Italian pay-TV merger in trouble

By | November 20, 2001 | Feature

Italy’s Antitrust Authority (AA) has postponed its decision on the planned merger of the country’s two loss-making pay-TV platforms, Tele+ and Stream. The formal decision had been expected on Nov. 13 but will instead be announced “by mid-December,” according to a spokeswoman for the watchdog body. The news is not expected to be positive.

The merger would have created a single Italian pay-TV operator which would be 75% controlled by French pay-TV giant Canal Plus, which owns Tele+, and 25% controlled by Rupert Murdoch’s News Corp., which currently holds 50% of Stream and had agreed to buy the other half from partner Telecom Italia if the merger received the green light.

The antitrust body is expected to make a final decision once it has received the views of the Communications Authority, which are themselves not binding. From the very beginning the AA seemed poised to quash the planned merger, arguing that co-ownership of the merged platform by two of the world’s largest media companies would cancel any competition in Italy and also shut out potential new entrants. Negotiations during the past few weeks between the AA and the operators have made some progress. It is understood that Tele+ and Stream have supplied ample guarantees covering the opening of the single pay-TV platform to other Italian media groups currently not active in the pay-TV sector. The two operators also agreed to limit the duration of the football contracts for a period under three years. Finally, Tele+ expressed its willingness to exit the digital terrestrial television sector by giving back all of its DTT frequencies.

However, these concessions do not seem to have been enough to convince AA President Giuseppe Tesauro of the feasibility of the operation. According to the AA’s estimates, which differ from figures provided by Tele+ and Stream, the pay-TV market is expected to develop during the next five years at a rate of between 15-20 per cent, thus reaching four million subscribers by 2005. Also, the AA is not convinced that Stream is threatened with “concrete or immediate” liquidation and that, in any case, Stream’s market and subscriber base could be bought by other outfits. Uneasiness is also growing in Italian political circles that a local alliance between Canal Plus and News Corp. would create a major stumbling block for other prospective players if and when the country’s pay-TV market begins to develop.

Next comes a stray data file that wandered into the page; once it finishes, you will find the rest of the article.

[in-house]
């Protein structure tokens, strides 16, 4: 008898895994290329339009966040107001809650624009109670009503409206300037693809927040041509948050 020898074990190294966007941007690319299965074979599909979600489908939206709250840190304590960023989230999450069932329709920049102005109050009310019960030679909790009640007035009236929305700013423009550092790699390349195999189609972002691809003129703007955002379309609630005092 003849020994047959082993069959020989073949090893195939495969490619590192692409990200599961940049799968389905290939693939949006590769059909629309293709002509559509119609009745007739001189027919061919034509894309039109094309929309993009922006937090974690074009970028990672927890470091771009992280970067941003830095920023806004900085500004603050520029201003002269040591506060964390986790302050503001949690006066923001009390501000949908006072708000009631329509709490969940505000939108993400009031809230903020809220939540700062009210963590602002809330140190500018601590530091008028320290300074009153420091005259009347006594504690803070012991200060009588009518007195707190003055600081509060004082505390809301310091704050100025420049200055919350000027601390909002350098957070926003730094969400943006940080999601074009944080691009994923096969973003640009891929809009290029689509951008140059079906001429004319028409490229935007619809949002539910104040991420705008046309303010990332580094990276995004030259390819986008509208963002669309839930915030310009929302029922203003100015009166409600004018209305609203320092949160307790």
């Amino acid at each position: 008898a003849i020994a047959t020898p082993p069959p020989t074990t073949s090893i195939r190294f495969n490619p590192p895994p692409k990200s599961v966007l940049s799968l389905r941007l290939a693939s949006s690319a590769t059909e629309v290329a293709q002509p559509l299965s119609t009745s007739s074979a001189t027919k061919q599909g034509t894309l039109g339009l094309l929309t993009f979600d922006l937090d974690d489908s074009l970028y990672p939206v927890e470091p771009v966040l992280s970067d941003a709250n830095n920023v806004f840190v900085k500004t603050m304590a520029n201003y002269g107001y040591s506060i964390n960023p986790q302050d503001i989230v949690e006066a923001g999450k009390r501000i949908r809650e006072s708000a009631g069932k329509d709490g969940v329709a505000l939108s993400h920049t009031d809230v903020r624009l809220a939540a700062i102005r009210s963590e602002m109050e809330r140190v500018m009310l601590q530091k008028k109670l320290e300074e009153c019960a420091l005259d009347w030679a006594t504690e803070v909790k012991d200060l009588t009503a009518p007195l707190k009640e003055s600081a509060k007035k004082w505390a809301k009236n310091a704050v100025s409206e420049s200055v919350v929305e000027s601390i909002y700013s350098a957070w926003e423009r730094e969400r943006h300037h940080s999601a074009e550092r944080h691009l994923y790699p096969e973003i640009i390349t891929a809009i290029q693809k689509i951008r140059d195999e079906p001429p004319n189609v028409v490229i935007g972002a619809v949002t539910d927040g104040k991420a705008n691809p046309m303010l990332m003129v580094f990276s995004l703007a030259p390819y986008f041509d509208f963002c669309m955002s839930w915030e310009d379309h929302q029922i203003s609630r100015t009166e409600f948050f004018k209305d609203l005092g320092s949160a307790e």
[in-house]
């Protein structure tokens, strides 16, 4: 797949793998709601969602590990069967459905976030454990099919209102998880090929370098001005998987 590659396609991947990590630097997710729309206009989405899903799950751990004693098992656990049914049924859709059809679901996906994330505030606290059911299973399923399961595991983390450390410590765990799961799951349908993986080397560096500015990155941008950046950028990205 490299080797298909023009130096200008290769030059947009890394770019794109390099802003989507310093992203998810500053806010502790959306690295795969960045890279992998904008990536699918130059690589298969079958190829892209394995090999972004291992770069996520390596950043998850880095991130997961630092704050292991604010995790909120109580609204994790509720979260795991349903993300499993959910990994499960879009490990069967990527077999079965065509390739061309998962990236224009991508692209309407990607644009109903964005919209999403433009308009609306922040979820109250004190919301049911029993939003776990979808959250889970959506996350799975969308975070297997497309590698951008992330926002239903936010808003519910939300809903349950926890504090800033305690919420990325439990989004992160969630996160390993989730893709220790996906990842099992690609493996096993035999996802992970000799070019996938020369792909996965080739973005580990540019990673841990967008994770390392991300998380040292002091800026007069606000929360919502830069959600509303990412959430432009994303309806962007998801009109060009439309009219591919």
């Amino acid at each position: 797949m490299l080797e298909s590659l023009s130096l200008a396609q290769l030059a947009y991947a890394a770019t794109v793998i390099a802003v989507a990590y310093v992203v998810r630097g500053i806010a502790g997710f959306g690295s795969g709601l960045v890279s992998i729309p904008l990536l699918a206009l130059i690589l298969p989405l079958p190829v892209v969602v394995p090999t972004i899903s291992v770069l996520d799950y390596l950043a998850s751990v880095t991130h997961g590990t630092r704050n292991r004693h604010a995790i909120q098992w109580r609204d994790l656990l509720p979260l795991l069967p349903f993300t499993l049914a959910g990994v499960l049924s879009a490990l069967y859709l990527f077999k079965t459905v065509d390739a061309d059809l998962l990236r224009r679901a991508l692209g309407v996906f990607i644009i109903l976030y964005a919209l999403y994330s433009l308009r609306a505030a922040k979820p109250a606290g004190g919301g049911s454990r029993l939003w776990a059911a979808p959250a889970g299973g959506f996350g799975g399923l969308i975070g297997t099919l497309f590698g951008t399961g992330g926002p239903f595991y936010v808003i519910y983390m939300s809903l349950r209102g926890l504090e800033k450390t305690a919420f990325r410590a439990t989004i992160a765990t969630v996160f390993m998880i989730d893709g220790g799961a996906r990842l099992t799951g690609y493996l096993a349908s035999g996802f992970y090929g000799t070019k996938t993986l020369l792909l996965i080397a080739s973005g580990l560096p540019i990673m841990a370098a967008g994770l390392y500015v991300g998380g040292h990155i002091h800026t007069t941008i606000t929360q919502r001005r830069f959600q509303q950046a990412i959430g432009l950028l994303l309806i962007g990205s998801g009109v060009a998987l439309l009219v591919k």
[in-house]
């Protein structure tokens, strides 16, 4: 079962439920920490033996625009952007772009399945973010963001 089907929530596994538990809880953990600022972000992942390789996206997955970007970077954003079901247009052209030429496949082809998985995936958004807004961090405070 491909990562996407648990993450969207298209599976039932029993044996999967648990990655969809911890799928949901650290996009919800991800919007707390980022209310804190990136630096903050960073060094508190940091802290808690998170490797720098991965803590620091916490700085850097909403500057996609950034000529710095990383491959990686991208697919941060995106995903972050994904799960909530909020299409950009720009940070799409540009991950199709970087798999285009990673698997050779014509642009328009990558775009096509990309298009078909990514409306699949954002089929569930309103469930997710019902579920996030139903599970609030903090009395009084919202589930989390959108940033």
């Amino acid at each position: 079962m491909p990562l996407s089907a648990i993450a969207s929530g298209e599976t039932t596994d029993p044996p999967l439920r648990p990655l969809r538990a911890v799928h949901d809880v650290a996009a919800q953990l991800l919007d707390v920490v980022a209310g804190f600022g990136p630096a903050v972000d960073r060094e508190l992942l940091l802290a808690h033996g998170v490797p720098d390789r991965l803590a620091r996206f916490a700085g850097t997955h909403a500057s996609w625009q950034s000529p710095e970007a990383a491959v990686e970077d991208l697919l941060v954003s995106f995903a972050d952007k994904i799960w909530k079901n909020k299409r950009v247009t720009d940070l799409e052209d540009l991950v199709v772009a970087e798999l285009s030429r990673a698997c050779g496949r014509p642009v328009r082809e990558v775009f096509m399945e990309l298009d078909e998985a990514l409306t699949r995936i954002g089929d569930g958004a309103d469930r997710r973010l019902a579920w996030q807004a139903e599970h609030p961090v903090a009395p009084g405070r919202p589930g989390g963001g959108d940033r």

Communication Minister Maurizio Gasparri has expressed his hope that an eventual negative decision will not have serious consequences for the underdeveloped pay-TV sector. Tele+ President Emmanuel Gout has said that the merger with Stream is necessary, otherwise, the “market will not develop”. Gout claims that “a single pay-TV offer is better for football than the single decoder” and that if the merger should go ahead “there will be better conditions for consumers”. Meanwhile, Italy’s film community is anxious over fears that a merger could affect its financial resources. More than sixty producers, directors and writers launched an appeal to the AA demanding that the trade organisation API be consulted before the watchdog reaches a decision. “The future of Italian pay-TV and of Italian film production are linked. Whatever the upcoming pay-TV scenario is, an adequate level of investment in Italian independent production must be ensured,” they said in an open letter. Tele+, in particular, is one of the key investors in the local movie industry, investing more than 46 million euros each year. Also expressing themselves against the merger are the Sole 24 Ore Group, Sitcom (producer of the Marco Polo and Alice channels), Hdp Net and the Espresso Group, which are preoccupied that the birth of a single pay-TV entity could close the doors of this sector to potential new broadcasters.

Telecom Italia said on Nov. 7 it would want to close down Stream if the regulators block a planned merger, but expressed hopes that regulatory problems can be overcome. For his part, News Corp.’s Rupert Murdoch said that he expected Telecom Italia would return to the Stream partnership if the merger were blocked. He also made clear that News Corp. would not pull out of Stream altogether, but would rather look for another Italian partner. Stream, which News Corp. bought last year after it was originally launched as a cable service by Telecom Italia, has nearly 800,000 subscribers while, Tele+ has an estimated 1.5 million digital subscribers.

–Branislav Pekic


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